For example, Mr. Walker said one of his favorite ways to slow down and notice the world is the personal scavenger hunt. This is when, during a mundane errand or task, you spend time looking for something that no one wants you to look at. Headed to the store? Walk to every corner of the building and just see what you see. Off to the doctor? Stay off your phone in the waiting room and — in a non-creepy way, of course — notice the people around you. It’s these simple, low-stakes activities that can open up the world. The idea is that during these moments of intentional downtime, you’re focusing on what you are doing, rather than focusing on what you’re denying yourself. There will always be time to check Instagram, but how many chances will you get to observe and be mindful of the world?

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Another of my favorite tactics Mr. Walker suggests: Record 10 metaphor-free observations about the world this week. This is deceptively simplistic: Who couldn’t look at 10 things this week and write them down? The trick is the no metaphors hook. You’re just noticing, not comparing, analyzing or referencing. You’re forced to slow down and truly contemplate the world around you, rather than passively breezing through it.

Remember: It’s looking vs. seeing. Hearing vs. listening. Accepting what the world presents vs. noticing what matters to you.

“There’s nothing more important than the stuff you notice that no one else does,” Mr. Walker said. “That’s where every single innovation begins; that’s where all creativity begins. It’s honoring what you notice, what you tune into and what you care about.”

How do you slow down to take in the world? Tell me on Twitter @timherrera.

Have a great week!

— Tim

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This week I’ve invited Anna Codrea-Rado, a writer and the founder of FJ&Co, an organization that supports freelance journalists, to give us some tips on working from home with a spouse.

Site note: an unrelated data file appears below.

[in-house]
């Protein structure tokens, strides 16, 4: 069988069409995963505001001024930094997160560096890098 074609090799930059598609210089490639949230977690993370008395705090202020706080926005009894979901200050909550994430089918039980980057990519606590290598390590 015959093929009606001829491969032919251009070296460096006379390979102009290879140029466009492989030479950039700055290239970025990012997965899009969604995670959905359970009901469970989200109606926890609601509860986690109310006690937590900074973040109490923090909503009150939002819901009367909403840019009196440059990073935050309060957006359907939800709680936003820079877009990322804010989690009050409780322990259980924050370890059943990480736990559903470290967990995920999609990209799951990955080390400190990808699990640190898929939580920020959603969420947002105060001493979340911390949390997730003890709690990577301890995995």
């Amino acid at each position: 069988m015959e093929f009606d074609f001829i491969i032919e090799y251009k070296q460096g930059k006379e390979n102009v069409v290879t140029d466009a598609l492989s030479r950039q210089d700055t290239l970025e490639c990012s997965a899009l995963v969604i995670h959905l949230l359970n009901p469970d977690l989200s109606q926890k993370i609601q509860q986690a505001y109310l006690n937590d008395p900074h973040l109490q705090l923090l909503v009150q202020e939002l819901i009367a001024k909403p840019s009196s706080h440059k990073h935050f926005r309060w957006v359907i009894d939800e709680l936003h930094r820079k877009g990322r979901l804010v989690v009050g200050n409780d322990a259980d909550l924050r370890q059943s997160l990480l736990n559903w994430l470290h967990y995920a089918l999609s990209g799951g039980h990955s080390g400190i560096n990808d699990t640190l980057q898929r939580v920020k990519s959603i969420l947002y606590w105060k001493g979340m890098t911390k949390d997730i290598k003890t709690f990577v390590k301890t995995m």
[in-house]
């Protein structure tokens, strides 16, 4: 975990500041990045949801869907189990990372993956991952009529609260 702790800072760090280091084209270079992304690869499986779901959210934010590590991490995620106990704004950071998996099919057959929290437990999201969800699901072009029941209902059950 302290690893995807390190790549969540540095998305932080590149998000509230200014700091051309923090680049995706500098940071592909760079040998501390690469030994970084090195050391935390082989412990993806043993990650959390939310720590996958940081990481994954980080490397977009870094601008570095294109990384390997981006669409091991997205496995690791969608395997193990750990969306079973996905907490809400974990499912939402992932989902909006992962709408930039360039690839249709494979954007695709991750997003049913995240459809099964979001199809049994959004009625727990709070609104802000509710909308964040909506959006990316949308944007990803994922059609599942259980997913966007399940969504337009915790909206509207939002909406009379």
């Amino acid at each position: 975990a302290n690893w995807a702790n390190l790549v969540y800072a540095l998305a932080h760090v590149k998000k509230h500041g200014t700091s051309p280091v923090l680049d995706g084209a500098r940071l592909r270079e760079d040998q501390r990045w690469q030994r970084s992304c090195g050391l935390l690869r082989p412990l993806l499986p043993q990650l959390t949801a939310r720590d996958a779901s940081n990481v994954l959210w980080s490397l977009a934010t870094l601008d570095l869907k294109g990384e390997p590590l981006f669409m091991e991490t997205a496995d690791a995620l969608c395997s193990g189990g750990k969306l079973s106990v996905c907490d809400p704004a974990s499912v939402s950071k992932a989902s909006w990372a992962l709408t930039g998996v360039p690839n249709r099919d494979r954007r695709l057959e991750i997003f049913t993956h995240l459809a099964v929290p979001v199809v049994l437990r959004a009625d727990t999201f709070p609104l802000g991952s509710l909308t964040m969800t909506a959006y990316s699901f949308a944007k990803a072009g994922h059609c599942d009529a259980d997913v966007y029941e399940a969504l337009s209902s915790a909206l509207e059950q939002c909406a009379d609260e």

Pardon the humblebrag, but my partner and I are the poster couple for the future of work.

I’m a full-time freelancer and he’s a remote worker. When I tell people we work from home together, they usually wonder how that works. I wonder how sharing an office desk with a stranger works, but hey.

Unlike other homeworkers who find themselves battling loneliness, our challenge is sharing the home office in a way that’s both productive and healthy for our relationship.

The secret is being as unprofessional as possible. We use the fact that we’re a couple, rather than co-workers, to our advantage.

Unlike bosses who come over to my desk to ask me something at the worst possible moment, I can tell my spouse where to go when he interrupts me.

Being unprofessional also means there’s no need to grandfather in the worst aspects of office culture at home. There are no sad salads in our house: We take lunch breaks seriously, and take turns making home-cooked meals.

There is one area where we do have to be hyper-professional, however. We always check if the other person is in a virtual meeting. You do not want to accidentally make a cameo on a video conference in a compromised state of dress.

Tim Herrera is the founding editor of Smarter Living, where he edits and reports stories about living a better, more fulfilling life. He was previously a reporter and editor at The Washington Post. @timherreraFacebook

A version of this article appears in print on , Section B, Page 6 of the New York edition with the headline: In a Connected World, How to Really Look. Order Reprints | Today’s Paper | Subscribe